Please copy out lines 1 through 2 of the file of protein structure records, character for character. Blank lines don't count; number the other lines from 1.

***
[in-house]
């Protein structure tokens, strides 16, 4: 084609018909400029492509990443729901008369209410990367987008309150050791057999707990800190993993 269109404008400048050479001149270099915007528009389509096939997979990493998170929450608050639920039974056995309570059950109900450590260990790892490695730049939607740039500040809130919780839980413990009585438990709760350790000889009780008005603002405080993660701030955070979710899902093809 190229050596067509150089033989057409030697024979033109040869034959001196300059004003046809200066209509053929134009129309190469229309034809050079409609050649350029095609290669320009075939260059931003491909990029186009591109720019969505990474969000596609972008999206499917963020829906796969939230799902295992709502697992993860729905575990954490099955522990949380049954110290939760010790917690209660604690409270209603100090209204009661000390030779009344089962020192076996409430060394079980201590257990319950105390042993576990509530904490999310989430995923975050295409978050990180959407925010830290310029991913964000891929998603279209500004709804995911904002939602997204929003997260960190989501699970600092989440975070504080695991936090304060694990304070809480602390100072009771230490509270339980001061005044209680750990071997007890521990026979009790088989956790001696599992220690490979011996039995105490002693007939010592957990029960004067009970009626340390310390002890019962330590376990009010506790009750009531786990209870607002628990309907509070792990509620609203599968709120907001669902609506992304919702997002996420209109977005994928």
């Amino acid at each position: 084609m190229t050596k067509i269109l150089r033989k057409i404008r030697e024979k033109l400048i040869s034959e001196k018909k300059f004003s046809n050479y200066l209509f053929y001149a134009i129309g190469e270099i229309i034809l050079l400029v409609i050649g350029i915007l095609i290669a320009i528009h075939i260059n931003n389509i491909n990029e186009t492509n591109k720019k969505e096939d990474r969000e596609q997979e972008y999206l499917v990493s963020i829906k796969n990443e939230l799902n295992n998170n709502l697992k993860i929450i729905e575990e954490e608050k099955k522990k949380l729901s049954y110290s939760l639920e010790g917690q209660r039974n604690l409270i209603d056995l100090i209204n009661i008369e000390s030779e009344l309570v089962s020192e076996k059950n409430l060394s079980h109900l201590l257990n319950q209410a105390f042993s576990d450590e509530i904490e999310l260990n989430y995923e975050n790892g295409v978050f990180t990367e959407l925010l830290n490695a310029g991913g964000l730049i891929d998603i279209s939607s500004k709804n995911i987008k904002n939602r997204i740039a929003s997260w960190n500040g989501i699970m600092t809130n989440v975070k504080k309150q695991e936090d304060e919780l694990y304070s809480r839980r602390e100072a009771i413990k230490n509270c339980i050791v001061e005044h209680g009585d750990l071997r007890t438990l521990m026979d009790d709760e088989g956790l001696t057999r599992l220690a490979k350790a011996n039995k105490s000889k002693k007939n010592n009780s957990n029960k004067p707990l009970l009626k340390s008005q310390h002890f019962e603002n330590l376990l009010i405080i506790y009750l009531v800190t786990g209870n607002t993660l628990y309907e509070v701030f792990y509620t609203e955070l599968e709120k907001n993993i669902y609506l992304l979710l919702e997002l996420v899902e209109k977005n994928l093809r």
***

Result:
[in-house]
């Protein structure tokens, strides 16, 4: 084609018909400029492509990443729901008369209410990367987008309150050791057999707990800190993993 269109404008400048050479001149270099915007528009389509096939997979990493998170929450608050639920039974056995309570059950109900450590260990790892490695730049939607740039500040809130919780839980413990009585438990709760350790000889009780008005603002405080993660701030955070979710899902093809 190229050596067509150089033989057409030697024979033109040869034959001196300059004003046809200066209509053929134009129309190469229309034809050079409609050649350029095609290669320009075939260059931003491909990029186009591109720019969505990474969000596609972008999206499917963020829906796969939230799902295992709502697992993860729905575990954490099955522990949380049954110290939760010790917690209660604690409270209603100090209204009661000390030779009344089962020192076996409430060394079980201590257990319950105390042993576990509530904490999310989430995923975050295409978050990180959407925010830290310029991913964000891929998603279209500004709804995911904002939602997204929003997260960190989501699970600092989440975070504080695991936090304060694990304070809480602390100072009771230490509270339980001061005044209680750990071997007890521990026979009790088989956790001696599992220690490979011996039995105490002693007939010592957990029960004067009970009626340390310390002890019962330590376990009010506790009750009531786990209870607002628990309907509070792990509620609203599968709120907001669902609506992304919702997002996420209109977005994928």